La cérémonie (A Judgement in Stone, 1995 France, 111mins, 35mm)
Source: CNC Prod. Co: MK2 production, France 3 Cinéma, Prokino Filmproduction, Olgafilm, ZDF production in association with Canal+, CNC Prod: Marin Karmiz Dir: Claude Chabrol Scr: Chabrol, Caroline Eliacheff based on the novel by Ruth Rendell Phot: Bernard Zitzermann Ed: Monique Fardoulis Art Dir: Daniel Mercier Mus: Matthieu Chabrol
Cast: Sandrine Bonnaire, Isabelle Huppert, Jean-Pierre Cassel, Jacqueline Bisset, Virginie Ledoyen, Jean-François Perrier.
Released in 1995, Claude Chabrol’s forty-ninth feature, La cérémonie, was greeted with ecstatic reviews. Les cahiers du cinéma suggested Chabrol may be France’s greatest filmmaker. (2) Seen retrospectively, in light of his two most recent features – Au coeur du mensonge (1999), Merci pour le chocolat (2000) – what may be striking to some viewers is the film’s sheer minimalist aesthetic. The title, changed from Ruth Rendel’s source novel A Judgement in Stone, invokes the notion of ritual: an important theme that informs both the narrative and directorial style.
The narrative premise is unremarkable. Sophie (Sandrine Bonnaire) is hired by the well-off Lelièvre family to work as their maid in residence. She strikes a friendship with Jeanne (Isabelle Huppert), a troublesome and eccentric postal clerk. But tensions mount between Sophie and her employers, such as when they forbid her to receive Jeanne, whom they suspect of opening their mail. This conflict, resulting from admittedly familiar class-tensions, paves the way for an unspeakably violent denouement. In itself, La cérémonie offers a pretty archetypal narrative pattern, familiar to Chabrol, which moves from the quotidian to tragedy, and with notable antecedents in both crime fiction and high literature (remember, Chabrol has adapted Madame Bovary).
The film’s undermining of conventional social dynamics is subtly inscribed in its mise en scène. As a perceptive review in Les cahiers noted, Sophie’s second appearance bears a hint of the unexpected: as the wife Catherine comes to meet her at the train station, Sophie is already waiting on a separate platform. (3) Her being placed (initially) outside of the frame suggests omniscience: she’s free to see all, yet remain unseen. Within the formal set-up of this scene, she implicitly has the upper hand over her employer, which foreshadows the genuine reversal of power she will eventually exercise over Catherine and her family.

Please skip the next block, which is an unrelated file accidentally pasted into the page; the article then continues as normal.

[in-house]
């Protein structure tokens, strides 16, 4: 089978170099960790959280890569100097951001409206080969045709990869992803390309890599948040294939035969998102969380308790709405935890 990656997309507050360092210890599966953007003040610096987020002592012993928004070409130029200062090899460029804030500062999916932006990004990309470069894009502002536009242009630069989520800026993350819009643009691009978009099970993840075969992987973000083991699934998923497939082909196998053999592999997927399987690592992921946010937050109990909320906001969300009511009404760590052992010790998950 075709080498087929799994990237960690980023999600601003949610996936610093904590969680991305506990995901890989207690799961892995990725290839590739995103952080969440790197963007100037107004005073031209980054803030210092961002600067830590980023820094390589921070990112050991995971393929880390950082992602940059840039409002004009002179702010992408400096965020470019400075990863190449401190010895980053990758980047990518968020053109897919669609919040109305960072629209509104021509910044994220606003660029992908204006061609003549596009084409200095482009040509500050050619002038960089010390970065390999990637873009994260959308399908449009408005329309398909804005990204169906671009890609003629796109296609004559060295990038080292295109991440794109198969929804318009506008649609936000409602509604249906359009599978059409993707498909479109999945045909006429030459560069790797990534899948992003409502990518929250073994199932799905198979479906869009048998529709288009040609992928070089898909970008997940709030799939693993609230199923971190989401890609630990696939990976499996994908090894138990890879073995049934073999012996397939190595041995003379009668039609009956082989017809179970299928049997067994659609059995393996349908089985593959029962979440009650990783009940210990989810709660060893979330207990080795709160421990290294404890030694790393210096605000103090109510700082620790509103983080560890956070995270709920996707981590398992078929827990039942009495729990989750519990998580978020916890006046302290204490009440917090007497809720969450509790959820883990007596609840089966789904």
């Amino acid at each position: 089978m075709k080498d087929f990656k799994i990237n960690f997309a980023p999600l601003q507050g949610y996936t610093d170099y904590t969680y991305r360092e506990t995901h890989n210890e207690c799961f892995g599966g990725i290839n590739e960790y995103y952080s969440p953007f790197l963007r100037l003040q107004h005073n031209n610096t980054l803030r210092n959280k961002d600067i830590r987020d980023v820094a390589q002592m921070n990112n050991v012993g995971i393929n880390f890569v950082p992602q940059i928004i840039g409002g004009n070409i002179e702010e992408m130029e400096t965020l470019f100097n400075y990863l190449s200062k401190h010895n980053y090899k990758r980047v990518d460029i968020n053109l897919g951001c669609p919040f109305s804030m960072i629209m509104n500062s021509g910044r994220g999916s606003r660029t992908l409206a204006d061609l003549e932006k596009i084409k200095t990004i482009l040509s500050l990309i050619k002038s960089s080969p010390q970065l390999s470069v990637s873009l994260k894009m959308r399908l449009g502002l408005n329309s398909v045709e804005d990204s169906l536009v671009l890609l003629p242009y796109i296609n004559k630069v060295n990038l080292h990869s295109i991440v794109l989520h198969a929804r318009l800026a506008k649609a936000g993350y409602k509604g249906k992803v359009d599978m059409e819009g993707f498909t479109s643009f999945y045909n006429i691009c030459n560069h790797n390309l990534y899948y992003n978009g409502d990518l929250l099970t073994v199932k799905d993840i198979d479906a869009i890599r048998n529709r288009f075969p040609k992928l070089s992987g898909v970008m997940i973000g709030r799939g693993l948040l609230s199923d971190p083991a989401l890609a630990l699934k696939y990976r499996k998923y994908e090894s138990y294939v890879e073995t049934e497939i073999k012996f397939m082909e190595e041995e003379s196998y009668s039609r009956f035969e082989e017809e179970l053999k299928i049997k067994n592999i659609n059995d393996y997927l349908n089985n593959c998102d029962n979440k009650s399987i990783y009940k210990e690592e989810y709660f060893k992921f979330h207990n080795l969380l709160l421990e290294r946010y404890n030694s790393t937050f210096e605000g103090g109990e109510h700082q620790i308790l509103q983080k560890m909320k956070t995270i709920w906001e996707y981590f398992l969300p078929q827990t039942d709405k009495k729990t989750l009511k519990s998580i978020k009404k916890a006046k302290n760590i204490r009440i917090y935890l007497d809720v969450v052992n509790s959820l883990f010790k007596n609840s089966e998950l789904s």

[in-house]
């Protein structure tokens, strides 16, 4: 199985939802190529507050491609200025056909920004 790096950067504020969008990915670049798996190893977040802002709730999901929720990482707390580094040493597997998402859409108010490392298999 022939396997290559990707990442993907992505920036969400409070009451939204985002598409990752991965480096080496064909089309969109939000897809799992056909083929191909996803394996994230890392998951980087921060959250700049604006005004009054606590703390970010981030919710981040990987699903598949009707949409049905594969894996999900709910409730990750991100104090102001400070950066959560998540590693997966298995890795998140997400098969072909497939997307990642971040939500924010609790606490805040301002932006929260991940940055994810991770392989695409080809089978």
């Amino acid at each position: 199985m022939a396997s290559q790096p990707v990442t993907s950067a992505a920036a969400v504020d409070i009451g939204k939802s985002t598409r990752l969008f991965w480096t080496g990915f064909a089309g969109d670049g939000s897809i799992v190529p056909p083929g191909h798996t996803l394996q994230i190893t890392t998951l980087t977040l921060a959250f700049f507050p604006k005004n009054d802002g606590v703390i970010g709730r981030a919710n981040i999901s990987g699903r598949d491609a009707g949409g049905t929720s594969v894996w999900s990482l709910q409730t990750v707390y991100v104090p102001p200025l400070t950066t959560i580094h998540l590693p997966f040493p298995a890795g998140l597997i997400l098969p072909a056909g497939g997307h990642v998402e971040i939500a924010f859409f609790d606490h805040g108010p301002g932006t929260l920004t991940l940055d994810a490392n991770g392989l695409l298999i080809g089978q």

More interestingly, Chabrol presents certain gestures and actions in a rigorously mannered form, making them seem ritualistic. As the relationship between Jeanne and Sophie grows increasingly intimate, he shows them at one point seated arm-in-arm. Although they are sharing affection, in their composure Sophie and Jeanne appear mechanical, as if their actions are the playing out some larger scheme.
In crime fiction, criminal behaviour is often not so much a result of free agency as something determined by psychological and social factors. However, in Chabrol, the urge to explain crime is undermined by the competing view that evil itself is unexplainable. Sophie and Jeanne’s illicit behaviour is not simply a compulsive backlash against class inequality but a curiously ordained ritual. The ceremony of the title is of course the killing of the Lelièvre family. This is both tragic irony and poetic justice since not only does Lelièvre mean “the hare” but Sophie and Jeanne use the same rifles that the family uses to hunt animal prey.
Given a closer look, though, “evil” for Chabrol reveals a mixture of conflicted sentiments, including ambivalent attitudes towards homosexuality. The astute readers will have noted the homoeroticism in the above descriptions of Jeanne and Sophie. Regrettably, traces of homophobia are present in Chabrol’s early film criticism, from the ’50s, but I think it would be a mistake to locate comparably unmitigated bigotry in his later films. As readers of Patricia Highsmith should know, crime fiction often has a double-edged take on so-called “sexual deviancy,” making it the subject of the author’s morbid romanticism. In La cérémonie, the characters’ latent sexualities may insidiously be equated with evil, but this evil remains immeasurably more moral than the hypocritical and hierarchical society it attacks.